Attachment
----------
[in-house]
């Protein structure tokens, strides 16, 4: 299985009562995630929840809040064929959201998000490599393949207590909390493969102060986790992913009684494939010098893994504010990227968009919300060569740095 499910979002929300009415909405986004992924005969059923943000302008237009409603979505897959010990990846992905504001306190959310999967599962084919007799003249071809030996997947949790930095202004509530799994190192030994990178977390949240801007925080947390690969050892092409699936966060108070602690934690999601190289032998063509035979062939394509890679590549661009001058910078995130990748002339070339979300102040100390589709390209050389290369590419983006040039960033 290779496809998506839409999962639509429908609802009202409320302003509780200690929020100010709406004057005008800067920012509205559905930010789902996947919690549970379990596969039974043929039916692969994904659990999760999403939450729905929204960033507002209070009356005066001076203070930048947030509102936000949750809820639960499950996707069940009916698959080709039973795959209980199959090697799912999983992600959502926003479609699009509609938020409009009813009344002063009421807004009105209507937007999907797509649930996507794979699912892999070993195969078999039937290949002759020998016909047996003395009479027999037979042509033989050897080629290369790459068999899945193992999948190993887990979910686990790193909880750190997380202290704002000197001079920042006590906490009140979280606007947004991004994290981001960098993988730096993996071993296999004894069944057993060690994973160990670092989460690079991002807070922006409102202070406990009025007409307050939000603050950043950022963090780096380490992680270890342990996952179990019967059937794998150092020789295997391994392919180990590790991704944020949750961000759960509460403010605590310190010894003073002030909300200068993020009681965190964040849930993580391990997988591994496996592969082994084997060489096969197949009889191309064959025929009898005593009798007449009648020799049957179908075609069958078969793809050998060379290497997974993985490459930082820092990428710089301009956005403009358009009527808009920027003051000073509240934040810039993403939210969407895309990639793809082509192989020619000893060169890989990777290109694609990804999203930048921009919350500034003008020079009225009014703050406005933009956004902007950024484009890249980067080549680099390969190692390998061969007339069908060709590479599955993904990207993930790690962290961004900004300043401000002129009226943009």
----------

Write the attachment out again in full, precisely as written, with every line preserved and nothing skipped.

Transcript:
[in-house]
């Protein structure tokens, strides 16, 4: 299985009562995630929840809040064929959201998000490599393949207590909390493969102060986790992913009684494939010098893994504010990227968009919300060569740095 499910979002929300009415909405986004992924005969059923943000302008237009409603979505897959010990990846992905504001306190959310999967599962084919007799003249071809030996997947949790930095202004509530799994190192030994990178977390949240801007925080947390690969050892092409699936966060108070602690934690999601190289032998063509035979062939394509890679590549661009001058910078995130990748002339070339979300102040100390589709390209050389290369590419983006040039960033 290779496809998506839409999962639509429908609802009202409320302003509780200690929020100010709406004057005008800067920012509205559905930010789902996947919690549970379990596969039974043929039916692969994904659990999760999403939450729905929204960033507002209070009356005066001076203070930048947030509102936000949750809820639960499950996707069940009916698959080709039973795959209980199959090697799912999983992600959502926003479609699009509609938020409009009813009344002063009421807004009105209507937007999907797509649930996507794979699912892999070993195969078999039937290949002759020998016909047996003395009479027999037979042509033989050897080629290369790459068999899945193992999948190993887990979910686990790193909880750190997380202290704002000197001079920042006590906490009140979280606007947004991004994290981001960098993988730096993996071993296999004894069944057993060690994973160990670092989460690079991002807070922006409102202070406990009025007409307050939000603050950043950022963090780096380490992680270890342990996952179990019967059937794998150092020789295997391994392919180990590790991704944020949750961000759960509460403010605590310190010894003073002030909300200068993020009681965190964040849930993580391990997988591994496996592969082994084997060489096969197949009889191309064959025929009898005593009798007449009648020799049957179908075609069958078969793809050998060379290497997974993985490459930082820092990428710089301009956005403009358009009527808009920027003051000073509240934040810039993403939210969407895309990639793809082509192989020619000893060169890989990777290109694609990804999203930048921009919350500034003008020079009225009014703050406005933009956004902007950024484009890249980067080549680099390969190692390998061969007339069908060709590479599955993904990207993930790690962290961004900004300043401000002129009226943009």